reverse threading

the path back is the path forward


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frosting and connection.

network connections

cupcakes.

and frosting.

i would talk to my piano students about practicing.  i drew a comparison of the time they spent, the way they allocated their time to cupcakes and frosting.   i would start by saying let’s talk about practicing, whereupon most of my sweet students would roll their eyes, a common reaction to the word ‘practice’.  i would suddenly switch topics to cupcakes and they would happily skip down that path, thinking they were avoiding the ‘practice’ chat.  we would talk about our favorite cupcakes and the very best frosting that could possibly earn the top spot on those treats.  and once we discerned that very-important-information, i would pose a question:

let’s say you have a small cup of frosting.   delicious, fluffy, sweet-as-can-be frosting.  it’s just a small cup – like the tiny sippy cups you drank from as a baby.  and you have a choice.  you can either frost one cupcake with that sippy-cup-full or you can frost all 24 of the cupcakes that are waiting on the counter from the oven.  which will you do?

my students, all brilliant cupcake-lovers and bright lights in the world, would sit and ponder for a second and then reply that they would frost the one cupcake.  otherwise, they would explain, the frosting would be so thin that you would barely know it is there, you would barely taste it, and it would be like there was no frosting at all.   and besides, if they got to eat the one cupcake, they wanted the one rich with frosting.  who can argue with that?

contrary to their belief that the ‘practice’ talk was over, i would clutch and shift gears back to the piano.  “if you have a little bit of time to practice and pieces of music that might be difficult to play, would it be better to hurry through every piece spending a few moments on each OR would it be better to spend that little bit of time on one or two?” i would ask (in student-age-appropriate language).   invariably they would frost one cupcake.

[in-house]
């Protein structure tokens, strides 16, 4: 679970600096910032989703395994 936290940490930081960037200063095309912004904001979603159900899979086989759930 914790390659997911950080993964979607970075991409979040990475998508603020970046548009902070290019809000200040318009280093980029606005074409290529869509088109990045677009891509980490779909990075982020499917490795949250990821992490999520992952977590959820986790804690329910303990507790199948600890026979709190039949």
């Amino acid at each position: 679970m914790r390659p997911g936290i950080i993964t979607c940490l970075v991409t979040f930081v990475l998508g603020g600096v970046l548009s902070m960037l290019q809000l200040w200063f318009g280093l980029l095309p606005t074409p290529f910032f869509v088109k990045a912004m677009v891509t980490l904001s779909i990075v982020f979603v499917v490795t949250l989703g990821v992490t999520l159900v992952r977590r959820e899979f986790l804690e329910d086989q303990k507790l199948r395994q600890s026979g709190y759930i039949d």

i believe the same applies to connection.  with the advent of the vast array of social media choices, we have applied an ultra-thin layer of frosting to our connections.  we have thinned out the time we truly spend on relationship – pure individual relationships.  we have, oddly, chosen to spend easily-addicted quantities of time and emotional energy on social media “relationships” with people we do not know rather than being in real touch with the people closest to us.  we expect those people to learn of things on outlets and from posts instead of simply telling them, picking up a phone and calling or texting them.

we are not connected to a network.  we are connected to a network.  both of these are true.

the question for me, one that i must look at as well,  is – how much time are we spending on that network, on individual people we love and care about?  is there any frosting at all?

read DAVID’S thoughts this NOT-SO-FLAWED WEDNESDAY

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it’s a strangely narcissistic world. [merely-a-thought monday]

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when i was in perhaps fourth grade i went to sleepaway camp.  camp koinonia was upstate ny and my bestfriendintheworld susan went as well.  we slept in bunkbeds in cabins that had screens as windows, ate in the big cabin that was the cafeteria, took hikes, swam in the lake, did craft projects and played kickball.  on one of our hikes in the woods we passed a tepee.  i wanted a full picture of this tepee so i stepped behind a big pine tree and parted the branches so i could take an artsy picture.  one more step back and i would be able to capture the whole thing in the frame of my pocket instamatic camera.  one more step….